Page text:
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Students work to ban ‘Pioneers’ nickname, says it represents ‘genocide, oppression’

School institutes de facto ban on former mascot

Native American students at the University of Denver are protesting the school’s “Pioneers” nickname, saying it represents “genocide and oppression.”

And starting Jan. 1, the school launched a new policy that forbids the use of masks while on university property, effectively instituting a de facto ban on the institute’s informal Denver Boone mascot.

Angst and protests against the pioneers nickname and Boone mascot date back years, and Boone was retired in 2013 after campus officials deemed him too much of a “polarizing figure” to represent the school. This despite evidence showing students and alumni overwhelmingly wanted to keep Boone.

Although Boone was banned, the pioneers nickname has stuck around in an official capacity, especially within the sports department, prompting activists to continue their fight.

Last fall, the Native Student Alliance began a campaign seeking to change “pioneers” due to its allegedly offensive connotations, according to the school’s newspaper The Clarion.

The term is “associated with westward expansion, genocide, oppression, assimilation of Native American students,” Native Student Alliance co-president Raelene Woody told The Clarion.

“Pioneer does not represent the spirit of the students on this campus,” fellow co-president Ontario Duley added.

A photo campaign run by the group features a series of signs around campus with facts about the United States’ relationship with Native American tribes in Colorado, including one sign which read “The Sand Creek Massacre in 1864 ended with 150+ Cheyenne and Arapaho dead, mostly women, children, and elderly #sandcreekmassacre.”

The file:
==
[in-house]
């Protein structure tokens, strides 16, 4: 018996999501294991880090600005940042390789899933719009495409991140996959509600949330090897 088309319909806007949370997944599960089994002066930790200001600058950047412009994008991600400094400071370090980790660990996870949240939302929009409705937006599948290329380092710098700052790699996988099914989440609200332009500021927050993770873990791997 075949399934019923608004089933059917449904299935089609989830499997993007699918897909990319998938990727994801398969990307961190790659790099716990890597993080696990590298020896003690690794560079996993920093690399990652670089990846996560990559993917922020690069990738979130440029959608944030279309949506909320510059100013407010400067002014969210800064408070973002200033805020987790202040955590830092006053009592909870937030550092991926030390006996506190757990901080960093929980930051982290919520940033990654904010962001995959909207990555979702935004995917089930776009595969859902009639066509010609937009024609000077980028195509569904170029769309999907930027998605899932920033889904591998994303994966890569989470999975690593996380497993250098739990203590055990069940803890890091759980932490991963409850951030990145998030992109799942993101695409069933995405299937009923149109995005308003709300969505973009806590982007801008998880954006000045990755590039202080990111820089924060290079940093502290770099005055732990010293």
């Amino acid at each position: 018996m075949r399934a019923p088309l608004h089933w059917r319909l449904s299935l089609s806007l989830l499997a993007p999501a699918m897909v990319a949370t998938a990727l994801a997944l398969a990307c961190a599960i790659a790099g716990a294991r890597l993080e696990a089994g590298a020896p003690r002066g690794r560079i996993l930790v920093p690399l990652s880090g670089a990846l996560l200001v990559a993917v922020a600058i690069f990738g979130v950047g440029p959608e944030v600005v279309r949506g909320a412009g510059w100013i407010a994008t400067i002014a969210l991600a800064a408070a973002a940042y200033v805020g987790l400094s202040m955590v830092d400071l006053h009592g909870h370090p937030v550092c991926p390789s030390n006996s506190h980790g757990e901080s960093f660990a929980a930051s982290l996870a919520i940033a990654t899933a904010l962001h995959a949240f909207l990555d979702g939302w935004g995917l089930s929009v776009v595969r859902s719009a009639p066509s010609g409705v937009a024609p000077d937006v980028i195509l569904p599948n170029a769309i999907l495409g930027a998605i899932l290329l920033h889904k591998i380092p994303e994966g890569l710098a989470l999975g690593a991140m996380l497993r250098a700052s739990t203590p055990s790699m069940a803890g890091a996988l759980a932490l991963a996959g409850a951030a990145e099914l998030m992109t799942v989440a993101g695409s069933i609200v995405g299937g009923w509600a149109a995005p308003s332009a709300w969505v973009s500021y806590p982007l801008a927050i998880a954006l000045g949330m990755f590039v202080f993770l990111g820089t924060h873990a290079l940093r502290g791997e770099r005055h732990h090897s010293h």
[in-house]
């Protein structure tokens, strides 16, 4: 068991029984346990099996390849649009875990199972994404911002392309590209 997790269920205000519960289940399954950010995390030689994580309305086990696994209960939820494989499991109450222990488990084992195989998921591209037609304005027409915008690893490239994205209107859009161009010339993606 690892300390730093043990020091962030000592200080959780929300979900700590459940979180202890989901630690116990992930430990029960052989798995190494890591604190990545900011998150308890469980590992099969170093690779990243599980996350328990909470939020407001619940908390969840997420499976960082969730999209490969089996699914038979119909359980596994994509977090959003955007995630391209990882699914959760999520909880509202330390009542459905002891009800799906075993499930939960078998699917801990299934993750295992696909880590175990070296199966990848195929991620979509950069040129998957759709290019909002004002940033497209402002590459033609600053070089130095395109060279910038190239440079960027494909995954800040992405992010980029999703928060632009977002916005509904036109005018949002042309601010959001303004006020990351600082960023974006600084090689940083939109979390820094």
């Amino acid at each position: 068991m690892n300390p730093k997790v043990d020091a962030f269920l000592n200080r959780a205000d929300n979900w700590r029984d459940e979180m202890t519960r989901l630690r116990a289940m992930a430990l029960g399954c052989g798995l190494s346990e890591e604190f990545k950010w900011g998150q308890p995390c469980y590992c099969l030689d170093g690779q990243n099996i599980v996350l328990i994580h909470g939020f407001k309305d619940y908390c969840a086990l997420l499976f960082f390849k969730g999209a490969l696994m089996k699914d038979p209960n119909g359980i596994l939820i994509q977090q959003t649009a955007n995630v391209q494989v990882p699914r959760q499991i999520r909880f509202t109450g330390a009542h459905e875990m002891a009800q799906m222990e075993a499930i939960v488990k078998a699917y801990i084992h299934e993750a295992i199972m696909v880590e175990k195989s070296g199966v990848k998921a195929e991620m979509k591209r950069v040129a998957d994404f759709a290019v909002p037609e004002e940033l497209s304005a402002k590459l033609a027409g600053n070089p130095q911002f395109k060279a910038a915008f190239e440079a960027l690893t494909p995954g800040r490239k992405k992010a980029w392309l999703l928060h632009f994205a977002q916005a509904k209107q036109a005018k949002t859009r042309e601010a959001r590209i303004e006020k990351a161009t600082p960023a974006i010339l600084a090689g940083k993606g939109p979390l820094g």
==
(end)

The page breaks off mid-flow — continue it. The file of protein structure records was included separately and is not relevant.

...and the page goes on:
“With the No More Pios Campaign, #NoMorePios, we’re looking to create this conversation, this discussion, to bring about change, because Pioneer does not represent the spirit of the students on this campus,” Duley said.

Repeated attempts by The College Fix to contact the Native Student Alliance were met with silence.

While campus officials have made no public statement about the pioneer nickname or the campaign to change it, they have taken steps to effectively ban the image of Boone from campus events, as some students and alumni have continued to honor him as the school’s mascot despite his banishment.

Under a new rule, campus officials quietly reversed an earlier decision allowing students to appear as the character.

On January 1 of this year, the university instituted a campus-wide ban on wearing masks “for the safety of all DU community members and guests,” according to the school’s website. The ban includes exceptions for “covering any part of the face for religious reasons; wearing protective equipment while engaged in a sport or responding to an emergency or safety situation; engaging in a theatrical production or similar University sanctioned event; or wearing a mask for protection from weather or medical reasons.”

The original version of the mask policy included potential additional exceptions for those who asked for them: “Individuals may request other exceptions to this policy from the Division of Campus Safety or the Office of Campus Life and Inclusive Excellence.”

Shortly after, the policy description on the university’s website was changed to remove the sentence about requesting exceptions.